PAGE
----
It is 7:30 in the morning and the queue at Krishna Bhavan runs long. The kitchen is busy and the dining area is full. Smoke wafts from the large iron griddle churning out dosas at the back; steam clouds the sambar cauldron in the corner. Some people walk around balancing plates of piping hot idlis and bowls of sambar, some ferry crisp dosas and soft chow-chow baath to their spots, yet others wait for their parcels, small and big, which they will carry home. Many more queue at the cash counter for the tokens.

Not very far, at Udupi Sagar, the scene is not very different. While there is no one waiting outside, people still queue: first for tokens, then for the food. A classic portrait of the founder hangs at the cash counter; the cashier counts notes and hands out tokens. Basic yet clean steel tables are abuzz with activity. Idli, dosa, bajji, rice baath, coffee — the variety of food on offer is mind-boggling, the prices logic defying.

These scenes repeat every morning, afternoon, and evening all 365days of the year.

Bangalore may be known worldwide for its microbreweries, hip cafés and up-market restaurants, but nothing defines the garden city like its old-world darshinis and tiffin centers. At a time when the city is exploding with culinary options, these humble eateries continue to thrive and feed
thousands everyday.

Call them canteens or lunch homes, tiffin centers or cafés, the darshinis that dole out some of the most soul-satisfying grub also run Bangalore. What began in the 70s, when someone identified the need to have F&B options for the working class, is now a phenomenon that has every Bangalorean eating out of their hands, literally. The darshinis started as hole-in-the-wall coffee and idli places for newspaper hawkers, milk vendors, drivers and shopkeepers, but were soon so popular that every passer-by would stop for a quick cup of coffee and some snack. They slowly started mushrooming everywhere and slowly, yet steadily, transformed from being just coffee counters to full-fledged kitchens and dining halls.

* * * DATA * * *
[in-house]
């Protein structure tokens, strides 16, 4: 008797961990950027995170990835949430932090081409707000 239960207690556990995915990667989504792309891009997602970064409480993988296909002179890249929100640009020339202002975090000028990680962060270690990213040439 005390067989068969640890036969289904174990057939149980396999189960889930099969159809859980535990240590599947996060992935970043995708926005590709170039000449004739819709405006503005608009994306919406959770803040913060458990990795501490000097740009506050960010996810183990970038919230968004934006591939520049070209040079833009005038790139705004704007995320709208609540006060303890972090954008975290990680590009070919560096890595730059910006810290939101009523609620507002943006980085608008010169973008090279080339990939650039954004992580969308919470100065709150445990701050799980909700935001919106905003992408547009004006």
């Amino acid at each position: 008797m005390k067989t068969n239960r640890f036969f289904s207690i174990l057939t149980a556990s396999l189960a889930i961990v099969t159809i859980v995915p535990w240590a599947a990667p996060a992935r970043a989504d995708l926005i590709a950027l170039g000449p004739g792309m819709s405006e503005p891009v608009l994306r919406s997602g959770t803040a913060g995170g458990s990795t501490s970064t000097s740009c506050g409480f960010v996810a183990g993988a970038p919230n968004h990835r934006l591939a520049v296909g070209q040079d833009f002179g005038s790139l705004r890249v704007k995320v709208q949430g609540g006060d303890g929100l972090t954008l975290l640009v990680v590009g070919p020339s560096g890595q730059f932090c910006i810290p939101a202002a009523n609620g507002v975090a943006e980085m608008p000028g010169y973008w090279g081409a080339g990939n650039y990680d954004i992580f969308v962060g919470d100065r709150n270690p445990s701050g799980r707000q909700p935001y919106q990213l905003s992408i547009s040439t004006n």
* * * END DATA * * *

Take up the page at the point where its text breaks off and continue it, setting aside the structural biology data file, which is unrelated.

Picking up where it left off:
“The boom of the darshinis in Bangalore coincided with the establishment of Bangalore as an employment hub,” informs Kalyan Gopalakrishnan, a restaurateur who grew up in Bangalore and witnessed the rise of the darshini culture. “As people started to stream into the city for work, darshinis started to open up too.” They, says Kalyan, provided clean, nutritious and fresh food and were quick and economical. “In that sense they were much like your western QSRs, only local.” Run mostly by families from Udupi, they borrowed the name ‘darshini’ from Upahaara Darshini, Bangalore’s first such place, which had opened at Basavanagudi in 1989. By the early 90s, the city was inundated with them.

The concept of a darshini is simple. You walk in; pay for what you want at the cash counter and pick up your food at the kitchen counter. You can choose to eat here — there are tables, counters, drinking water, and clean cutlery — or parcel. The menu is basic yet extensive: idlis, dosas, chow-chow baath and vada in the morning, meals in the afternoon; bondas, bajjis, and coffee in the evening. Everything is wholesome and fulfilling and within the